The Kid Who Would Be King
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Movie Info & Cast
When bullies corner teen Alex, he grabs the first thing handy in hopes of defending himself. That object turns out to be the sword Excalibur. Drawing the sword means that Alex, played by Louis Ashbourne Serkis (son of Andy “Gollum” Serkis) is now the new King Arthur. All he has to do next is assemble his Round Table of knights, connect with Merlin, and stop the world-ending plan created by Morgan Le Fay. No problem!
Joe Cornish, who previously introduced the world to John Boyega of Star Wars fame, writes and directs this clever and rollicking revamp of the King Arthur story. The cast is a mix of young new talents and fan-favorite stars such as Patrick Stewart, who plays Merlin’s true form, and Mission: Impossible — Fallout's Rebecca Ferguson.
- Louis Ashbourne Serkis
- Denise Gough
- Dean Chaumoo
- Tom Taylor
- Rhianna Dorris
- Nathan Stewart-Jarrett
- Noma Dumezweni
- Rebecca Ferguson
- Mark Bonnar
- Angus Imrie
Did You Know?
- While being interviewed for the release of The Snowman (2017) in October 2017, Rebecca Ferguson spoke about her role in this movie, saying that she will literally be turning into a dragon.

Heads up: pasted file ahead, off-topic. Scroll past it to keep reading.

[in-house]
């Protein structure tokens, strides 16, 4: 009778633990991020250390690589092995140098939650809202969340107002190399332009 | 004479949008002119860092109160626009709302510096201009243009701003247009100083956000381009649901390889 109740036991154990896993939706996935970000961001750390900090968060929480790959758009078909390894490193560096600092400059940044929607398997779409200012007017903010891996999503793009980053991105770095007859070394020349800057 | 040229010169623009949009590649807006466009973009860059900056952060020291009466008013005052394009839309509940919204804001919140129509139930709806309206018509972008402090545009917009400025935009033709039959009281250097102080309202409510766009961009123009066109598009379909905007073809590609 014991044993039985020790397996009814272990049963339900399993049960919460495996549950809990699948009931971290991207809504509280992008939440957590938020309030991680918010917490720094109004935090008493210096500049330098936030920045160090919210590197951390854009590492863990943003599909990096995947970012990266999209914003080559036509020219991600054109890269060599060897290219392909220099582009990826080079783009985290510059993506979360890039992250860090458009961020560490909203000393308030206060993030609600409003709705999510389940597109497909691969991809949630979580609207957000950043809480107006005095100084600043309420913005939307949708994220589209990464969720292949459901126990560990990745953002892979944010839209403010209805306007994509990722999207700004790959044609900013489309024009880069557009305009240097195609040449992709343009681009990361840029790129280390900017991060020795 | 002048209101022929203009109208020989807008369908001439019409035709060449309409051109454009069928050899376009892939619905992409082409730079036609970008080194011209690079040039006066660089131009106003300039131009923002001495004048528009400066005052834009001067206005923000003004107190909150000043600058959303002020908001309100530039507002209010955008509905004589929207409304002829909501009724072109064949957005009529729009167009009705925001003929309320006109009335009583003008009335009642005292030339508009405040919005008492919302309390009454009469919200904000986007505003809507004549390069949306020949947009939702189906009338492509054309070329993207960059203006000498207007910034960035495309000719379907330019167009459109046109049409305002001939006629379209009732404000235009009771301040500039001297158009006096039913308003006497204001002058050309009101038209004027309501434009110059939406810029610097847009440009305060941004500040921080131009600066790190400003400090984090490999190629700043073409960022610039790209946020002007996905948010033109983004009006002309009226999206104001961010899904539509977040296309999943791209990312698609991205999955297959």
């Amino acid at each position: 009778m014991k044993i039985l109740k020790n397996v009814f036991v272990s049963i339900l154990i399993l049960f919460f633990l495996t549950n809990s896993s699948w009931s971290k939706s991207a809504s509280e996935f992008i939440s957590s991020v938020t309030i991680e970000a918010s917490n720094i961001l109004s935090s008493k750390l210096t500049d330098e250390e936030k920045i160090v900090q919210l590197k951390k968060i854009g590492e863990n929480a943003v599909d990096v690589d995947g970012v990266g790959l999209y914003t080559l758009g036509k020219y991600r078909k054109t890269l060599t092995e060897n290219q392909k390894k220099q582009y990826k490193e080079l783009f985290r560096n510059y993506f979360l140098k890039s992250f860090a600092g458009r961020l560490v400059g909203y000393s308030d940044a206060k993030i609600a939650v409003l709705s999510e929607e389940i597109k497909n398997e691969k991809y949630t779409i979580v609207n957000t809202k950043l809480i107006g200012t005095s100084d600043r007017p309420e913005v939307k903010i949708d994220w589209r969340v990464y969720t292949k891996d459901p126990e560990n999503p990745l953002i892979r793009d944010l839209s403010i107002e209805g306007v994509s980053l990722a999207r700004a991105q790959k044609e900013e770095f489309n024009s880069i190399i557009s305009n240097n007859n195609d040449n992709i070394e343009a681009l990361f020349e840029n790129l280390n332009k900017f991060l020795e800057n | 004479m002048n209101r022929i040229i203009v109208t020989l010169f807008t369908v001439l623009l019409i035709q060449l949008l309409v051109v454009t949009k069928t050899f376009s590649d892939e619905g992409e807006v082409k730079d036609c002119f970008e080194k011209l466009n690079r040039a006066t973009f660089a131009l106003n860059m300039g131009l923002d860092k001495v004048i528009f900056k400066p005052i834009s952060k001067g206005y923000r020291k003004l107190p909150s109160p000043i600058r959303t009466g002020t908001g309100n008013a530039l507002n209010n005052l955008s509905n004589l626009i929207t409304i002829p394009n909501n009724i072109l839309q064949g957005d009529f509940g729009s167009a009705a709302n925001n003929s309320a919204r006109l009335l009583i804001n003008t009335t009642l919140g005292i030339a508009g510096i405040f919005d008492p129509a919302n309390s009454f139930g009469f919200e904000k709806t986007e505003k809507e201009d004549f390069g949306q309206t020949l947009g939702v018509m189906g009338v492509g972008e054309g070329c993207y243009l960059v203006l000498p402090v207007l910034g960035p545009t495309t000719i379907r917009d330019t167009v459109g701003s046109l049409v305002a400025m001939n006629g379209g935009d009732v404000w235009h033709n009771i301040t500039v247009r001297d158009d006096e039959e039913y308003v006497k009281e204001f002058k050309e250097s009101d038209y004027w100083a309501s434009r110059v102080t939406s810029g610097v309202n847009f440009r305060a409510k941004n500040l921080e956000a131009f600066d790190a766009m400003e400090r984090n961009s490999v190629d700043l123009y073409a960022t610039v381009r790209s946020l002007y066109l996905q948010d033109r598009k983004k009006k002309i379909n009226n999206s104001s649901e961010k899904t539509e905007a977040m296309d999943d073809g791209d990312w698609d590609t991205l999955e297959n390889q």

- Throughout the movie they are counting down to an upcoming solar eclipse. Yet the Moon each night gets more and more full with it being completely full the night before the eclipse. A solar eclipse can only happen on a new Moon approximately two weeks away from a full moon.
- [examining Excalibur]
- Alex: There's something written on the guard. Put it into Google Translate.
- Bedders: It means "Sword of Arthur". What if it's the Sword in the Stone?
Atom User Reviews
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A cool message for kids in standing up and cooperative efforts.
[An] earnest, entertaining and imaginative old-meets-new adventure.
The action is lively and quick-paced, and then suddenly over — at which point the film gets to hammer down some of its more wholesome messages.
The Kid Who Would Be King is a charming story of fantasy, pop-culture references and myth-making. It’s a movie with the playful camaraderie of “Goonies” and a few elements from ’80s sagas — like “Labyrinth,” “E.T.: The Extra-Terrestrial,” “The NeverEnding Story” and “Legend” — where young people go on character-building adventures.